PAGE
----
In math, concrete models (online tools sometimes support in the same way), creating a picture to represent the model, summarizing to use the model as evidence for the concept is a next step, and having a student describe his or her method, again, using the pictorial or physical model, can elicit success. Good questioning; Didactic, Socratic and Coaching questions elicit language and understanding. Getting a student to provide counter-examples of a concept can also deepen understanding. Keeping journals to summarize current learning can allow a student to see progress over time.
How would you help a student get excited/engaged with a subject that they are struggling in?
Finding an open window to the topic the student is struggling in is the way a student can become engaged. Finding a way for a student to have success during each session is another way to get the student excited and engaged. Celebrating even small successes can be helpful. Letting students struggle some is part of the learning process. Helping students see "failure" or "getting something wrong" as part of the learning process is a necessary part of the way past their current struggle. Being open if I make a mistake, and being comfortable with my own mistake(s), is another way to have a student become comfortable with his or her mistake(s). Incorporating the student's interests in the subject is essential to engage the student, whenever possible.
What techniques would you use to be sure that a student understands the material?
Questioning effectively would help me to ensure when a student understands the material. If a student can make up his or her own problem, that can help a student ensure they understand the material. Providing concept checks at the end of a session can be a way for the student to know what he or she knows and still needs to learn. Asking the student to gauge how well he or she understands the material is generally important. Giving the student an opportunity to teach me is another way to find out if the student understands the material. Having a student diagram or map out the concept can show what the student does know. Asking the student himself/herself if there might be a problem that could confuse them. The student often knows.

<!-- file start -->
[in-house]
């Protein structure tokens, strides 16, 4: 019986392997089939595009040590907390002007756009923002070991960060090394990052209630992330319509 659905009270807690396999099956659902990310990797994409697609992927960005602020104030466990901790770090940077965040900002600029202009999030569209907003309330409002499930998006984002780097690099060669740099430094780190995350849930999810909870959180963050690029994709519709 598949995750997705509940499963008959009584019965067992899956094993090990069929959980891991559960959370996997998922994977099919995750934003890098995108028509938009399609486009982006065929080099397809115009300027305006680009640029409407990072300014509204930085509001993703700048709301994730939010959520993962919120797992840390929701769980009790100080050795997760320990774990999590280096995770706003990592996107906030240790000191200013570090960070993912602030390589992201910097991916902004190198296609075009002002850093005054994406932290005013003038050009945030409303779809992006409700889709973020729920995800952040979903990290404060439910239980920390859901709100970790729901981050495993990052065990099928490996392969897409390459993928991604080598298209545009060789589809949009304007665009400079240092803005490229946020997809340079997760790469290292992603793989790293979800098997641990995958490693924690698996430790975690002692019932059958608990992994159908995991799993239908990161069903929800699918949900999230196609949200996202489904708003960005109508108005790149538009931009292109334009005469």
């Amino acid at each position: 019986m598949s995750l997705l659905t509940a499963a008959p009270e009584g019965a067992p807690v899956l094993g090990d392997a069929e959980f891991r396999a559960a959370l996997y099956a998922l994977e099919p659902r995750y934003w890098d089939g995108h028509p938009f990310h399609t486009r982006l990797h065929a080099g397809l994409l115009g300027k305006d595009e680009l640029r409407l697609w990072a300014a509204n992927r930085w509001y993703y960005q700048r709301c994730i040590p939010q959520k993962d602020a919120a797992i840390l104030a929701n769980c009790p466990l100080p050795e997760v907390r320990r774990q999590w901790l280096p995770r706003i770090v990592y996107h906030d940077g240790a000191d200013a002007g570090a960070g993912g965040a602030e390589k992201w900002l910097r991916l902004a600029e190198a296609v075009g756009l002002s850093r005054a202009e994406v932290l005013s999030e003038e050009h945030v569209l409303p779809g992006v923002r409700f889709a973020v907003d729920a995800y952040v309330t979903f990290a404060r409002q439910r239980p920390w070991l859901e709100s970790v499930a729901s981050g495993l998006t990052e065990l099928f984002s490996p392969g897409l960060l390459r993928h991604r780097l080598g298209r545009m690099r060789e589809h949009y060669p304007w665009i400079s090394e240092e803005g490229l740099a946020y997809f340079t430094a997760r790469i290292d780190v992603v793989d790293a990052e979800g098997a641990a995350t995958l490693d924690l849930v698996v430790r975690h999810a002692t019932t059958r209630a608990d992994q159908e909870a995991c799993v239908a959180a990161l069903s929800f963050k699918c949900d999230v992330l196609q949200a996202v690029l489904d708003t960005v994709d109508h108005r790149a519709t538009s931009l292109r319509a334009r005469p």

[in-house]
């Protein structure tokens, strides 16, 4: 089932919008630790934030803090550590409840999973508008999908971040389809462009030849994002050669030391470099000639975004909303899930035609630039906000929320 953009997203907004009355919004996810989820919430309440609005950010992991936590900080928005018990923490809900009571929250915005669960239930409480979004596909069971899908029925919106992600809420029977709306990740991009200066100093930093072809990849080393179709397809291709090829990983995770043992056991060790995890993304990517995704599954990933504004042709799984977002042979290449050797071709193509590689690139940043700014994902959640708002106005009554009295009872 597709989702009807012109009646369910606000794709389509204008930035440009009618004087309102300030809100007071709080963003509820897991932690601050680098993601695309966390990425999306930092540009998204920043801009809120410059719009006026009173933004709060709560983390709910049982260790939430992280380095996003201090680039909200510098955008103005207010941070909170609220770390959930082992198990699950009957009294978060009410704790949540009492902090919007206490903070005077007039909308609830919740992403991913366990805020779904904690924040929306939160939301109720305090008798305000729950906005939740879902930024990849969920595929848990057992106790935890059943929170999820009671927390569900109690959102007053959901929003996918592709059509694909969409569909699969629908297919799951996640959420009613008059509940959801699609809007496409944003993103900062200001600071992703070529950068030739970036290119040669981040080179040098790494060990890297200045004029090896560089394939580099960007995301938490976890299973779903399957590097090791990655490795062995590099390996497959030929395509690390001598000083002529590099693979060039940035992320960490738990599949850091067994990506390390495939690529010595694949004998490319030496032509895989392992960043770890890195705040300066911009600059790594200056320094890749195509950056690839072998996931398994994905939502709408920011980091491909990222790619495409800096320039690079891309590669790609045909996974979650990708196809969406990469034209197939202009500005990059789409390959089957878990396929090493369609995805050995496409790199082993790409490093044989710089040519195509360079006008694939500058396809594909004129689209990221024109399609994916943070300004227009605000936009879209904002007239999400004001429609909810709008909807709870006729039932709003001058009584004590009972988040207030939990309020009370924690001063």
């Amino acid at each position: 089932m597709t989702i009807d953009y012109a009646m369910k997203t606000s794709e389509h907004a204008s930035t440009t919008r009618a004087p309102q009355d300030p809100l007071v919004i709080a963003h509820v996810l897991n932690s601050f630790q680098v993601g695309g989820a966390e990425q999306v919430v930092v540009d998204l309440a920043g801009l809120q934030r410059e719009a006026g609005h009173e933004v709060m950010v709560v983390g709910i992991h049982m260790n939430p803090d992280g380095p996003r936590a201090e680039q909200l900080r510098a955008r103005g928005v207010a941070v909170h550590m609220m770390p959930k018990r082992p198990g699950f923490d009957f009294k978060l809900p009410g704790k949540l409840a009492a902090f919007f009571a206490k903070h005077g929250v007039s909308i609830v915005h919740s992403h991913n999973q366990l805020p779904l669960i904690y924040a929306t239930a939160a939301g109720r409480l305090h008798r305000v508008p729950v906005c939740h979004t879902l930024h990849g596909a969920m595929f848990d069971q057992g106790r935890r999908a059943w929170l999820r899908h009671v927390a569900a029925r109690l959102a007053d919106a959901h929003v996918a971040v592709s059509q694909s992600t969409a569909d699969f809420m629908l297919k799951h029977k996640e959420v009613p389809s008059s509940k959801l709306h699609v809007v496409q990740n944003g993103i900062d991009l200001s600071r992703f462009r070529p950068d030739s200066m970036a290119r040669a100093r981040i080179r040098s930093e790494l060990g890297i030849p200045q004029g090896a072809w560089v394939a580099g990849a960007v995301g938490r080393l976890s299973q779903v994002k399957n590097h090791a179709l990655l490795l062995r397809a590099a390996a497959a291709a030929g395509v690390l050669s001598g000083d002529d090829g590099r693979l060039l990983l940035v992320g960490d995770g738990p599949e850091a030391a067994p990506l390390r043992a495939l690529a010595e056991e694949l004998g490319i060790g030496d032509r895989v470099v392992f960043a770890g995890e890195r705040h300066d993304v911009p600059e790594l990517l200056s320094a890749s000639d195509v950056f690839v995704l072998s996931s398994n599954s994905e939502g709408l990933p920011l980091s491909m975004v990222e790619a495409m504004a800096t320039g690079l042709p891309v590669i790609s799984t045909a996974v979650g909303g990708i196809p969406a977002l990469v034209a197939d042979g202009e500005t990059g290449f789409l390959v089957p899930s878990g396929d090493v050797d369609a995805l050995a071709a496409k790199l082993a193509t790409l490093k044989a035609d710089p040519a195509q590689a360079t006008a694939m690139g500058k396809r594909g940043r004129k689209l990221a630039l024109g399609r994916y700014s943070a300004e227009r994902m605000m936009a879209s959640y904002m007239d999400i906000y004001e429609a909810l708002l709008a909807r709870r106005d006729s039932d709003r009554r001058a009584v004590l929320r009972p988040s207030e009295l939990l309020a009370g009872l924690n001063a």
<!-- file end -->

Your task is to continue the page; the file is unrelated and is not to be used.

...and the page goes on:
How do you build a student's confidence in a subject?
Positive support, and numerous affirmations of everything the student knows, will build confidence if it is done appropriately. Having the student reflect on the learning is a way to build confidence. Remind the student what the student used to struggle with. Getting the student to use positive statements about the topic around him or herself is super important. Helping students recognize failure is part of learning. Having a student recognize the growth path the student has been on is another way to build confidence.
How do you evaluate a student's needs?
I observe the student's interaction with the concepts, and watch what brings a positive outcome. I ask a student to do something that the student may find "too easy," and build the level of difficulty up until it becomes clear when a disconnect in learning has happened. I might pretest a student, or at least ask questions initially around vocabulary or familiarity with the topic, to see what the student knows intuitively. I'd present material with multi-modalities and see what is efficient and effective with the student.
How do you adapt your tutoring to the student's needs?
I listen to my student as he or she explains what the current need is. I ask the student what is challenging about the current situation. I incorporate a great number of accumulated "tools" that I've observed are common areas of confusion for other students I've worked with, and determine if the common area is also an area of confusion for my current student. I have a number of tools I've developed that have helped students find success and work together to see what creates success for this student.
What types of materials do you typically use during a tutoring session?
I use a fair number of materials - for ESL students, I've been using Karen Taylor and S Thompson's Color Vowel Chart. For any reading, I've used Scrabble tiles, Sarah Brody method, etc. I would also see what the student's class is using. I understand there are tools online should we be doing online tutoring work. For math, I use note sheets, PEMDAS, graphic organizer processing sheets, numerous note cards I've developed for other students, algebra tiles, and practice problems. Journals are an essential part of the tutoring process.